In 2014, after talking about the 911 problem over lunch, a group of Google engineers on the Android location team decided to look into it. One engineer, Akshay Kannan, decided to dedicate his "20% time," which is the free time Google allots employees to experiment, to find a way to provide the more precise location data to 911 operators. The project was code-named Thunderbird.
Mr. Kannan started by attending a 911 conference in Denver. "The first thing we heard everyone say was: 'Before we'll even ask, '911, what's your emergency,' now the standard is to ask, 'what's your location,'" he said. "It was extremely clear this was a huge problem."
Officials at BT Group PLC, which manages the U.K.'s emergency response system, were already tackling the problem and quickly agreed to work with Google. In mid-2016, they jointly launched a technology that improved location accuracy of emergency calls down to a radius of just a few yards. It is now in use in at least 10 countries, including the U.K., Austria and Estonia.
Apple, meanwhile, developed a technology that also made its rich device-location information available to wireless carriers, under a program called HELO, for Hybridized Emergency Location.
U.S. wireless carriers, however, moved much more slowly, partly because regulators weren't spurring them along. Historically, U.S. regulations only applied to outdoor location accuracy, where GPS works better. In 2015, the FCC passed a rule requiring carriers to deliver more accurate location data for 80% of calls by 2021.
AT&T Inc. and T-Mobile US Inc. recently started using Apple's technology, meaning calling 911 on an iPhone on one of those networks could deliver more accurate location information. All four major U.S. carriers -- AT&T, T-Mobile, Verizon Communications Inc. and Sprint -- are testing Google's technology, and T-Mobile says it plans to activate it soon.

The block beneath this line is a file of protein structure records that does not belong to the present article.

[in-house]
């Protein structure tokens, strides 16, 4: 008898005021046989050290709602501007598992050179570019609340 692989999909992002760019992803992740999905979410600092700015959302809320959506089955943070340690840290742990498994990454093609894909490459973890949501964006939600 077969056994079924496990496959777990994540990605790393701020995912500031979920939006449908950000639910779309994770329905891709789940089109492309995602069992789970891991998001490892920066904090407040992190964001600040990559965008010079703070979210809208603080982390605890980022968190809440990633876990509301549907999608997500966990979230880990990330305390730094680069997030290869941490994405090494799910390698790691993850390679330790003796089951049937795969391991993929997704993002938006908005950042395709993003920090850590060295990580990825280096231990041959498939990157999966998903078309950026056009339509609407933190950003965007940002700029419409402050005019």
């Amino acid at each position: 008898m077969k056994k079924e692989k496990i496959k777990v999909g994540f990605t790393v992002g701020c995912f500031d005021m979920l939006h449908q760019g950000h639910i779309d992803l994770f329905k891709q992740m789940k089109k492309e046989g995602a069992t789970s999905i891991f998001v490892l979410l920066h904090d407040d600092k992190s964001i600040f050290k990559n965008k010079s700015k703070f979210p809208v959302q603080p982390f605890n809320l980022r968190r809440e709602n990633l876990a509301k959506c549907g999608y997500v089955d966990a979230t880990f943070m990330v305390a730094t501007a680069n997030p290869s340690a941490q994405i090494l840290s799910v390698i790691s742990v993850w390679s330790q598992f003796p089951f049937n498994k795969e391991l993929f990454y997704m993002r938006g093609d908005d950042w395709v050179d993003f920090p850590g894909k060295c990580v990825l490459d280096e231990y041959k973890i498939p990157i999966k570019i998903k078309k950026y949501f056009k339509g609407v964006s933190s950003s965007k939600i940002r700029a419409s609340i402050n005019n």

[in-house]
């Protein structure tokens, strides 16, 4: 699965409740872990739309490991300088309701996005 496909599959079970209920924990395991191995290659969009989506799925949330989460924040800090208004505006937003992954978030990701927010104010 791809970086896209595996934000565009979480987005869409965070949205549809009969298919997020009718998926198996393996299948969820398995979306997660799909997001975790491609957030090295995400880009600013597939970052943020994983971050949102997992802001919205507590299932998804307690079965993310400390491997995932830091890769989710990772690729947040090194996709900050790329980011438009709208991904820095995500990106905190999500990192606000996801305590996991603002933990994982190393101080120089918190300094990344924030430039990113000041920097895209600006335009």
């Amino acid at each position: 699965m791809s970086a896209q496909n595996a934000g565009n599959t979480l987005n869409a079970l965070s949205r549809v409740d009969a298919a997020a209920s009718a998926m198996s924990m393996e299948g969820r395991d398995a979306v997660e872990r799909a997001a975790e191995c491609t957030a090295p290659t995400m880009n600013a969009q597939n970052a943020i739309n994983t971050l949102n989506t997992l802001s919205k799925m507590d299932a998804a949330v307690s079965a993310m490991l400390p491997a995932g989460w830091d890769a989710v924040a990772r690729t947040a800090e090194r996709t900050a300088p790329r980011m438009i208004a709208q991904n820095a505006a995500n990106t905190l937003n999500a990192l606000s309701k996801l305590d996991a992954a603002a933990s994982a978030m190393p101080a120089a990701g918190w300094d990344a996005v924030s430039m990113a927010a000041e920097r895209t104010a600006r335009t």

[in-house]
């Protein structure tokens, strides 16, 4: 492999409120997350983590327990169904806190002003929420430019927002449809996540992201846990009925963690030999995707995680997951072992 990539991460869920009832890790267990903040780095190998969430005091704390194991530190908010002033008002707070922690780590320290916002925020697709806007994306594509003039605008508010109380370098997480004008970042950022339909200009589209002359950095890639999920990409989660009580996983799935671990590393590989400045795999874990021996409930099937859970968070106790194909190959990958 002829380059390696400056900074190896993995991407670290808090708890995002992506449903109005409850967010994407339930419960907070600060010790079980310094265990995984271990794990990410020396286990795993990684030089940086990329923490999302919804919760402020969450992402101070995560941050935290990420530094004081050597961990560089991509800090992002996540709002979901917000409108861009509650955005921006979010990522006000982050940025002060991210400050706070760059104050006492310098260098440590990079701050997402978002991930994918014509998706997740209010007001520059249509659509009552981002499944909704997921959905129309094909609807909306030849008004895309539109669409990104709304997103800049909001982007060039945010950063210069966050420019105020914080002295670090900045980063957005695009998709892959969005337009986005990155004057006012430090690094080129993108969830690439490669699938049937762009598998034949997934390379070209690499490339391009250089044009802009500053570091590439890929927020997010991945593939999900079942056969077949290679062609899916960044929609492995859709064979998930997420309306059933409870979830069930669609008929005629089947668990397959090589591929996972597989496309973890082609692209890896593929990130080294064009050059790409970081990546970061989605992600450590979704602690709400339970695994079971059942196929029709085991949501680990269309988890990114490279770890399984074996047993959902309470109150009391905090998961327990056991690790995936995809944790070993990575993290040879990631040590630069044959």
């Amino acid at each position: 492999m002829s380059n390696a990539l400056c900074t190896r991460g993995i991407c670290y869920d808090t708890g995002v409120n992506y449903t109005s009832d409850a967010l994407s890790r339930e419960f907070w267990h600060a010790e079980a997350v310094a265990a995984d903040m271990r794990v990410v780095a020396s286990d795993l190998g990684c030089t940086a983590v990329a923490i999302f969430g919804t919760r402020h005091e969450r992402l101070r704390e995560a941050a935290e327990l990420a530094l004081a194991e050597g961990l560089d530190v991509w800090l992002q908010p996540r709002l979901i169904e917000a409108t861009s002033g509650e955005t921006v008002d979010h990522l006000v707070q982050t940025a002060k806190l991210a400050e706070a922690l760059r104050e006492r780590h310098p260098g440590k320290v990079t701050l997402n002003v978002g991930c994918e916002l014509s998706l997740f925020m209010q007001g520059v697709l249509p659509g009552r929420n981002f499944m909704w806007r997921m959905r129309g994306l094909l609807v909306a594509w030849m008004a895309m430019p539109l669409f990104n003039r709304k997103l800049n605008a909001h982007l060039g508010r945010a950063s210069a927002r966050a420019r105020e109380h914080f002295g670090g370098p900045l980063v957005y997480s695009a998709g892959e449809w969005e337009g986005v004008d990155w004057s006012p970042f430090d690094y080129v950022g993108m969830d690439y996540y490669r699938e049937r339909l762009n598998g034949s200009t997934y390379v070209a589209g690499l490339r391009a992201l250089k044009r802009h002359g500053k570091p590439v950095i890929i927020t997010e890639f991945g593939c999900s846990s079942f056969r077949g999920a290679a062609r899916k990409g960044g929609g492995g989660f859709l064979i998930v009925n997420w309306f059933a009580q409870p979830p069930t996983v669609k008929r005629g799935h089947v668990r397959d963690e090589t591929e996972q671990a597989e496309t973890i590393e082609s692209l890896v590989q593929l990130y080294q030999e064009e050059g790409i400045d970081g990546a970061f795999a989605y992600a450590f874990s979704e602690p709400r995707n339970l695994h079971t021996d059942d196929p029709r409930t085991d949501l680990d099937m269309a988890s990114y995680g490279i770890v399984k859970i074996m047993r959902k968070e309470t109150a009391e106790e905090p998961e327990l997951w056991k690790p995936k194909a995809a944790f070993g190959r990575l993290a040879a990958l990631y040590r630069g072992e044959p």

Neither Google nor Apple offers a blanket solution to the 911 problem, according to telecom engineers. Their methods are different and each approach works only on their own devices, they say. Carriers are also wary of Silicon Valley's culture of experimentation for critical public safety services, the companies say.
"The commercial location solutions...are built for a different-use case than 911," said Matthew Gerst, an assistant vice president of regulatory affairs for CTIA, the wireless industry trade group. The smartphone data is still just an estimate, so it doesn't deliver an exact street address like many in the 911 community want, he added.
Instead, wireless carriers have focused on building from scratch their own joint database of physical addresses where Wi-Fi hot spots are located. The system, called the National Emergency Address Database, or NEAD, will be similar to the Wi-Fi databases Google and Apple use.
But unlike Google and Apple, which update their databases automatically when phones pass by Wi-Fi hot spots, the carriers plan to cajole companies that own large numbers of Wi-Fi hot spots, such as cable companies and large building owners, to input hot spot addresses manually. And they eventually want ordinary citizens to do so, too.
Carriers hope the NEAD will be operational in late 2018. The database is currently empty, but is aiming to have 30 million hot spots in the top 25 markets by 2021. Wireless carriers won't be allowed to use the data for anything other than directing 911 calls.
Until then, 911 operators continue to wait. Ms. Eyman, who runs the 911 center outside Denver, recalled a situation recently where a young child fell from a window and a babysitter calling on a cellphone didn't know the home's address.
"She was looking for numbers on the mailbox, on the outside of the house, " Ms. Eyman said. "Anything we can do to reduce a delay on an emergency, a life-or-death situation, would be such an improvement."
Write to Ryan Knutson at firstname.lastname@example.org
(END) Dow Jones Newswires
January 07, 2018 07:14 ET (12:14 GMT)